Cardiac Muscle Tissue
makes up the walls of the heart. Its contraction pumps blood and accounts for the heartbeat. It has branching, striated cells, each with a single nucleus, and is involuntary.
region that holds adjacent cardiac muscle cells together; disks appear as dense bands at right angles to the muscle striations
junction between cells in which the adjacent plasma membranes do not touch but are held together by intercellular filaments attached to button-like thickenings. (located where tissues get stretched) Ex: in organs such as heart, stomach and bladder
allows cells to communicate. Lends strength to the cells but it also allows small molecules and ions to pass between them. Important in heart muscle and smooth muscles because they permit a flow of ions that is required for the cells to contract as a unit
What is the function of the septum?
prevents oxygen poor blood from mixing with oxygen rich blood
return blood to the ♥ once it has passed through the capillary system. Blood flow the veins of arms/legs occurs against the force of gravity; walls=thicker then arteries; large veins contain valves to prevent the blood from reversing.
smallest blood vessels; are narrow (blood cells pass one at a time); one cell layer thick; allows change across the cell (brings nutrients and oxygen to the tissues; remove carbon dioxide and other wastes).
large blood vessels that carry blood from the ♥ to the tissues of the body. They have thick walls and can withstand the pressure the ♥ exerts as it contracts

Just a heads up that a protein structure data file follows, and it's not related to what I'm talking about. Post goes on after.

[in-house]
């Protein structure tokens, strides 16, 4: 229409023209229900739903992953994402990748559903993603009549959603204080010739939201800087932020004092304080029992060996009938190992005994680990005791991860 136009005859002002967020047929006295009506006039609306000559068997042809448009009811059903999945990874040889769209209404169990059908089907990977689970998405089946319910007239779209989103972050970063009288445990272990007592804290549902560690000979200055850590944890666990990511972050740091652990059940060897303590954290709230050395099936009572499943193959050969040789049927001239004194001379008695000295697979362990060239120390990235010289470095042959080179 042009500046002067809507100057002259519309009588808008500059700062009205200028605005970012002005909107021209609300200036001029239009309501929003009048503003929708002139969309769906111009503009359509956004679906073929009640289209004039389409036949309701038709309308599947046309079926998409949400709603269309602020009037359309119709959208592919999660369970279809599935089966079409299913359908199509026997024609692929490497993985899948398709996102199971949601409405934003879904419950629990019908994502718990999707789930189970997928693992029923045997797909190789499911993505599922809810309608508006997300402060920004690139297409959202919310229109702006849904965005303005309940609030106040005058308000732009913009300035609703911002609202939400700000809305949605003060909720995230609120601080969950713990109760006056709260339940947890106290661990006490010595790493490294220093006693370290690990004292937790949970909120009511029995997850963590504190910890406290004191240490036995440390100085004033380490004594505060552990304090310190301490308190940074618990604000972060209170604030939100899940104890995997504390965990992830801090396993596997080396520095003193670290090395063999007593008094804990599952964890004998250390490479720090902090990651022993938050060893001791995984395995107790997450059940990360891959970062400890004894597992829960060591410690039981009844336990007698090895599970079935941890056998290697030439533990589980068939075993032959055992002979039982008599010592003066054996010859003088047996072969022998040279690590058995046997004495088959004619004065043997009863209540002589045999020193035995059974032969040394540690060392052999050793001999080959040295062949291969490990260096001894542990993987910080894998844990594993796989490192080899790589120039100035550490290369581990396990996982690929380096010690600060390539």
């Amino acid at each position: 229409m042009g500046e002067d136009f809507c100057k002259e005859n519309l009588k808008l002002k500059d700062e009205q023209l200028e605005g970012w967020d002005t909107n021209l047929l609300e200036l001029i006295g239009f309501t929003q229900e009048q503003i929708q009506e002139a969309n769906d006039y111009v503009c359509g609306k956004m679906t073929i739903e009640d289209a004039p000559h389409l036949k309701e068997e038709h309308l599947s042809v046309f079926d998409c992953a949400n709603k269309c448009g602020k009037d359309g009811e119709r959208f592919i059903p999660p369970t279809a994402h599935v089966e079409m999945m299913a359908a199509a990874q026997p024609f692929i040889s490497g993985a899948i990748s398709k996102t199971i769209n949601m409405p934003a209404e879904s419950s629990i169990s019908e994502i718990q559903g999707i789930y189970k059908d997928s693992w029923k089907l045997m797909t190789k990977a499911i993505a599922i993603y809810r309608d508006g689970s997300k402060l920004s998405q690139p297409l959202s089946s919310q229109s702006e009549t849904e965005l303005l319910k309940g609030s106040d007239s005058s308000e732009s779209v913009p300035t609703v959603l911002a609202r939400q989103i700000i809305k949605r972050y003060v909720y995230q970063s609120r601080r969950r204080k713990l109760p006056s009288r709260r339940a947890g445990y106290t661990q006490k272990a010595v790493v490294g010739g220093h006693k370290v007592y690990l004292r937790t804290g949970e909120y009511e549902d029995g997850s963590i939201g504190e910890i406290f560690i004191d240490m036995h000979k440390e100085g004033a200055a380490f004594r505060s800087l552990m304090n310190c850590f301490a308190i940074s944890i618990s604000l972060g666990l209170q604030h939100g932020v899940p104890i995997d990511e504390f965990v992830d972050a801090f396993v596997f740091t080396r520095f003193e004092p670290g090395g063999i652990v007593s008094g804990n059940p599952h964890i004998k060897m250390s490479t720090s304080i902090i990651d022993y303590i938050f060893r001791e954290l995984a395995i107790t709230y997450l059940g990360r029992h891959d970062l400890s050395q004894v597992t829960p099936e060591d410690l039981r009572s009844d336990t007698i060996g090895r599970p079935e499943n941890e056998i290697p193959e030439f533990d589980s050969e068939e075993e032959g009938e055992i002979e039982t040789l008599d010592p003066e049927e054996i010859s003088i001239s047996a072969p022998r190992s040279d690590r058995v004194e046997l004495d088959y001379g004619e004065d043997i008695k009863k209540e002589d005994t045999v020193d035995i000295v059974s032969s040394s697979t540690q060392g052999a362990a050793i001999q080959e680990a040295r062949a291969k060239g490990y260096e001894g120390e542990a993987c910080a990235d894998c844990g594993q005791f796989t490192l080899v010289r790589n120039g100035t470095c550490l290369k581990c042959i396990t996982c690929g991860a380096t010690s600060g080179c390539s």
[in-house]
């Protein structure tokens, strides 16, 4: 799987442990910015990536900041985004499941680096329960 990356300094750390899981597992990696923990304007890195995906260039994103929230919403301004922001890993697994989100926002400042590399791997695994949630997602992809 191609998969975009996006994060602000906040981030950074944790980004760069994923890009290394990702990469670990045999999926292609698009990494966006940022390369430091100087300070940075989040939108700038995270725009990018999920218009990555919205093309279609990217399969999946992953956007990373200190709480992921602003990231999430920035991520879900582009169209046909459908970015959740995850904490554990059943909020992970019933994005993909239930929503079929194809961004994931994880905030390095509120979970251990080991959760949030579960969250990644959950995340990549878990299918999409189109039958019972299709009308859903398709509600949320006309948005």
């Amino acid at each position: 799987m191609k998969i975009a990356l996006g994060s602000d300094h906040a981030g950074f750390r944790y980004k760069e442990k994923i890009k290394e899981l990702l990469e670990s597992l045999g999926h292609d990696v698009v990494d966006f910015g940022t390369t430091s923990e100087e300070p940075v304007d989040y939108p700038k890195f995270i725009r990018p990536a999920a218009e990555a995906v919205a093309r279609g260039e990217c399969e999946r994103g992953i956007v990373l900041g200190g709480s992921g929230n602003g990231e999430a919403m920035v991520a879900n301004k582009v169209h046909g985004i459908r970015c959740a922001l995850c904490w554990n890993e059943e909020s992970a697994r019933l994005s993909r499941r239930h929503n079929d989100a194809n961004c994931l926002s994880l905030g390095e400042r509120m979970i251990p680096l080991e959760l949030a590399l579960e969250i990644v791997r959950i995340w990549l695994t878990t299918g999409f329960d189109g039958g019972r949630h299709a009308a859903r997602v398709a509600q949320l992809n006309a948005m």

carries blood between ♥ and lungs
carries blood between ♥ and rest of body
Compare the walls of the atria and the ventricles
Atria have thin walls whereas ventricles have thick, muscular walls.
Sinoatrial Node (SA Node)
initiates the ♥ beat every .85 seconds
Atrioventricular Node (AV Node)
keeps the ♥beat regular-called the pacemaker; sends signals to the ventricles to contract through the Purkinje fibers
the force of blood on artery walls
the force felt in the arteries when the ventricles contract
the force felt in the arteries when the ventricles relax
Pathway of air into the lungs
Pharynx→ Larynx→ Trachea→ Bronchi→ Lungs
tiny air sacs; are composed of squamous epithelial cells, surrounded by elastic fibers
How is air forced in/out of the lungs?
Air is forced into the lungs by a large muscle called the diaphragm.
What filters and warms the air?
Prior to entering the lungs, air is warmed, moistened, and filtered in the nose and mouth. Hair, cilia and mucus contribute
What happens when oxygen diffuses into the blood?
When oxygen enters the blood it combines with hemoglobin, which is found in R blood cells.
In what form is carbon dioxide transported in the blood? Where is it carried?
In the form of bicarbonate ion (HCo3-) and is carried in blood plasma.
small arteries that affect blood pressure
Vertebrates have what kind of circulatory system?
muscle tissue the heart is composed of
Upper chambers of the heart
receive blood; atria (atrium is singular)
Lower chambers of the heart
pump blood out of the heart; ventricles
What is the function of the R ventricle?
sends blood to the lungs
What is the function of the L ventricle?
sends blood throughout the body
Which ventricle has thicker walls?
Where are the muscle fibers that initiate heartbeat located?
the exchange of oxygen and carbon dioxide between the air, blood, and tissues
What do the bronchi divide into?
How many alveoli are there per human lung?
What happens to oxygen after it reaches the air sacs?
oxygen diffuses across the alveoli into the blood
Pathway of blood: oxygen poor
enters the R atrium from the superior and inferior vena cava
blood goes through the tricuspid valve and enters R ventricle
moves through pulmonary semilunar valve into L and R pulmonary arteries
Pathway of blood: oxygen rich
pulmonary veins bring oxygenated blood from lungs
enters L atrium through bicuspid valve (mitral)
enters L ventricle, through aortic valve into aorta
aorta transports blood to body